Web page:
If you remember from the last post, we had created two humanoid races – Southern Race and Northern Race. We went over Southern Race in detail creating the basis of a culture. I’d like to do that again, a little quicker this time, for the Northern Race.

Start at the top – cultural evolutionary starting point. Last time we went with a combination hunter/gatherer and agriculture. This time lets go with Feudal Europe with heavy agricultural base (think Arthurian times). That means we’ll need a king, lords, merchants, knights, and soldiers. It means we’ll need metal workers for weapons and armor. You can already see all the differences here.

Next – gender roles. Traditional patriarchal, or non-traditional matriarchal? For simplicity let’s go male dominated. Males hold leadership roles, males control the land and money, males run the church (whatever that might be), inheritance passes to the males.

Social hierarchy – Obviously the king is at the top. Here’s how I generally stack this: King, Royalty, Nobility, Merchant Class (upper and lower), Artisans (upper and lower), Freemen (farmers), Peasants or Serfs (farmers, labourers) with women and children as a half caste within each.

Religion – same set of choices, and we want to avoid sounding too much like Earth so a monotheistic male-dominated religion is out. Also, at this time period in European history the old Gaelic and Druid traditions were “fighting” with Christianity so you may want to avoid those too. We’ve already decided patriarchal so a male based polytheistic or an abstract religion would be best. Why not have two gods and a goddess and make the goddess the trickster, against tradition. Just be careful that the book doesn’t come across as anti-feminist or “all women bad”.

Practices probably lean more to the ritualistic – prayers, ceremonies, official places of worship. Maybe some sacrifices still, all very ritualized. Highly controlled.

Magic – we’ve established that. 20% of women, 2% of men. The 2% of men go into the church – but they aren’t the only men serving the church. The 20% of women are closely watched and taught so that the trickster goddess doesn’t influence them. Lower class women use their magic to help with the fields, etc, just as in Southern Race, upper class women need another outlet for their magic since they can’t go working in the fields or divining for wells. Since the upper class makes up only 5% of a population (maybe 10%) there still wouldn’t be too many women with magic in the upper classes, not as many as among the farmers.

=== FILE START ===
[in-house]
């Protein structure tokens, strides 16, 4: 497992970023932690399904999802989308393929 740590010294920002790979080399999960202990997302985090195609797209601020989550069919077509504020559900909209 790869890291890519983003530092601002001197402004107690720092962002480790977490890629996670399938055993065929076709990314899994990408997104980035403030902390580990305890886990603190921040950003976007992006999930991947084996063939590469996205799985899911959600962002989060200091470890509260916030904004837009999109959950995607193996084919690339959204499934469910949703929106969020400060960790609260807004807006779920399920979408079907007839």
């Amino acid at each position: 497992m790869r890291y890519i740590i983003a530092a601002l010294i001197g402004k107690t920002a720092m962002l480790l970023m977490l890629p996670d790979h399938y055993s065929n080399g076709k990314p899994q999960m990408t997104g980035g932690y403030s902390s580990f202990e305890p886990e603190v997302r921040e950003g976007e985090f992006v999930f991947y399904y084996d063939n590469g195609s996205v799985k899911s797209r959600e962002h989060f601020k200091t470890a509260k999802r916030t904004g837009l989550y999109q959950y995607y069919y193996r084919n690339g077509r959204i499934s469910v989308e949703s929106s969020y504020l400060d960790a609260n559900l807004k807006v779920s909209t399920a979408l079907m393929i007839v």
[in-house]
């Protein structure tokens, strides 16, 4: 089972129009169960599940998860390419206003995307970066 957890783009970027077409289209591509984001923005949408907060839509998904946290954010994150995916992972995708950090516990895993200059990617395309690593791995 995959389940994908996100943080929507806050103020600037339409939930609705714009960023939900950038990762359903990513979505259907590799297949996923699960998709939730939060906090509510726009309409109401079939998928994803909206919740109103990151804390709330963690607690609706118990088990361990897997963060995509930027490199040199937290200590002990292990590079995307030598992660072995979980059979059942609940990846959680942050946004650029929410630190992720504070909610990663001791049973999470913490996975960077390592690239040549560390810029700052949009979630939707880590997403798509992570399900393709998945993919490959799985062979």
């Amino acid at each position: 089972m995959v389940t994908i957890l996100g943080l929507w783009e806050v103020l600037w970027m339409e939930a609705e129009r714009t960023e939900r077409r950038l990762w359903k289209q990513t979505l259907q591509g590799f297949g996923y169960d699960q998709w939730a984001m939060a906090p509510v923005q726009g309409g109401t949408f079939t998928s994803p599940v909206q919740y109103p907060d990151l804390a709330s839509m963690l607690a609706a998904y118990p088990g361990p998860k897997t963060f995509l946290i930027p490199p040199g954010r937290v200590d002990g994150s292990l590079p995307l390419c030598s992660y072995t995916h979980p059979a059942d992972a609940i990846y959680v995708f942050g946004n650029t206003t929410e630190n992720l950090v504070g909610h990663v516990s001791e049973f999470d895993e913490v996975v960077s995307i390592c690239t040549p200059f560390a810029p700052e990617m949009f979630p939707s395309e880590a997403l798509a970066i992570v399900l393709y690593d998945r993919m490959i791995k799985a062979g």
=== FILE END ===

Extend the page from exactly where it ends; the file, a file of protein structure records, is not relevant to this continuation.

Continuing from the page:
A quick look at the math. If you have 1000 people – 50 would be upper class, 100 would be merchants, 150 would be skilled workers, 250 would be Freemen, 450 would be peasants and serfs. If there is an even split, male to female, your numbers are 25, 50, 75, 125, 225 – and the number of women with magic would be: 5, 10, 15, 25, 45 for a total of 100 women out of 1000 people and 10 men out of 1000 people. Consider 1000 the size of a large city plus surrounding estates and farms and you get the idea of what the population spread looks like if the births are even. That 20% isn’t going to pay attention to class distinction so the numbers can vary greatly, but shouldn’t veer too far from 100/1000 for women and 10/1000 for men.

Yes, this level of math is something I often do for figuring out magical density and frequency, population spread and size, and country size. I use similar math for geography but we’ll get to that on the map post.

Oh, we forgot one thing. The Southern Race, with their blue-green hair, live near the water. The Northern Race let’s say lives in a heavily forested area backed by mountains so to explain the brown hair and the access to metals for weapons and armour. Maybe the Southern Race has no access to such resources and that’s why they haven’t taken that step yet.

The two cultures are similar – patriarchal, magical minority, with similar but distinct religions and a distinguishing physical feature. In my next post we’ll return to these two civilizations and go over fine-tuning the culture and adding language. Then it’s on to mapping!

Signing off …

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